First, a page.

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Company Law 案例(苏格兰)

What was Lee v Lee's Air Farming Ltd case?

Mr Lee was a pilot who operated a crop dusting business. Mr Lee formed the corporation, Lee's Air Farming Ltd. Its main business was aerial spraying. He was the director and owned most of the shares(he held 2999 of the company's 3000 shares). As director of the corporation, he hired himself as an employee of the corporation. As one of the administrative tasks in setting up the company, he acted as its agent in setting up insurance, including workers' compensation insurance. The corporation's plane crashed while Mr Lee was flying it as part of his work, and he was killed on the job. His widow, the plaintiff, attempted to collect what was rightfully due to a widow of a man killed on the job. The actual defendant was the insurance company.

The main question in the case was whether a person could be both a director and major shareholder of a corporation, on the one hand, and also an employee of the corporation, on the other.

Previous cases, beginning with the Salomon case, had confirmed that a corporation has an existence separate and apart from its shareholders and directors. The exceptions to that principle are gathered under the rubric, 'Piercing the Corporate Veil.' Where a

corporation is a mere sham, the law can cut through the veil of corporate legitimacy, and reach into it for the shareholders and directors.

The Lee's Air Farming case confirmed the Salomon principle. Lee's Air Farming Ltd. was not a mere sham. It was a legitimate corporation, established for legitimate purposes, and had carried on a legitimate business. His employment by the corporation was well-documented, through government records of tax deductions, workmens' compensation contributions, etc., and was not something his widow had attempted to piece together after the fact of his death. There was no reason in law why a person could not perform corporate functions and employee functions within the same corporation. it was held that 'L' was a separate person distinct from tha company hence compensation was due to the widow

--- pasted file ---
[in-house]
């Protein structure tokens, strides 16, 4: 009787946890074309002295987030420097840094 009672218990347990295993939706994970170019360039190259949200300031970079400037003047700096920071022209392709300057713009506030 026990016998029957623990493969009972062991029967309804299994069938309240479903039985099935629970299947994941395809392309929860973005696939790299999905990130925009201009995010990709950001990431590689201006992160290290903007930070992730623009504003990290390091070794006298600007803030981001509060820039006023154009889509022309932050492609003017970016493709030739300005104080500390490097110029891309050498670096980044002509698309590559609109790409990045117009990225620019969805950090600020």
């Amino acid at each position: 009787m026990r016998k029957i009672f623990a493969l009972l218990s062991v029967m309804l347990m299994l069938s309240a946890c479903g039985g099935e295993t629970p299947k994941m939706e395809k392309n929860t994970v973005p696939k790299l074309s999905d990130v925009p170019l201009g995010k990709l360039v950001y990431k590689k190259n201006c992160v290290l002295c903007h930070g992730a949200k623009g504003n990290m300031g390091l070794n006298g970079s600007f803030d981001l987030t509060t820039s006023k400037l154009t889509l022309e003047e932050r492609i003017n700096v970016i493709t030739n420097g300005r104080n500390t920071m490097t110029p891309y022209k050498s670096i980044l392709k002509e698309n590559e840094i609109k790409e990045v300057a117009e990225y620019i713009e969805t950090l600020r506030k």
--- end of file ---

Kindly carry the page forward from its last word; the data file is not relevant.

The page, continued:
What happened during the case for Jones v Lipman 1962

In this case Lipman agreed to sell land to Jones but before completion of the contract sold the land to a company of which he and another were the sole directors and shareholders. The judges ordered specific performance against Lipman and the company. The company was described as a device and a sham, a mask

which Lipman held before his face in an attempt to avoid recognition by the eye of equity.

The Jones v Lipman case is a classic example of lifting the veil of incorporation, that the company was used to evade legal obligation or commit fraud.

(b) Fraud

A court will not allow itself to be an instrument of fraud or illegality. Thus, Professor Ford observed that the main point in Gilford Motor Co v Horne [1933] Ch 935, was that the veil of incorporation will be overlooked if there is an ‘unrebutted inference that one of the reasons for the creation of an intervening company was to evade a legal or fiduciary obligation.’

In Gilford Motor Company v Horne, H had promised in his contract of employment as managing director of G that he would not at any time solicit G’s clients. H subsequenlty formed a company (‘Z’) with his wife. Z then solicited G’s clients. The court held that the defendant’s assertion, that the business Z’s rather than H’s, was a mere ‘sham’ or ‘cloak’; especially since one of the reasons for Z’s creation was so that H could evade his covenant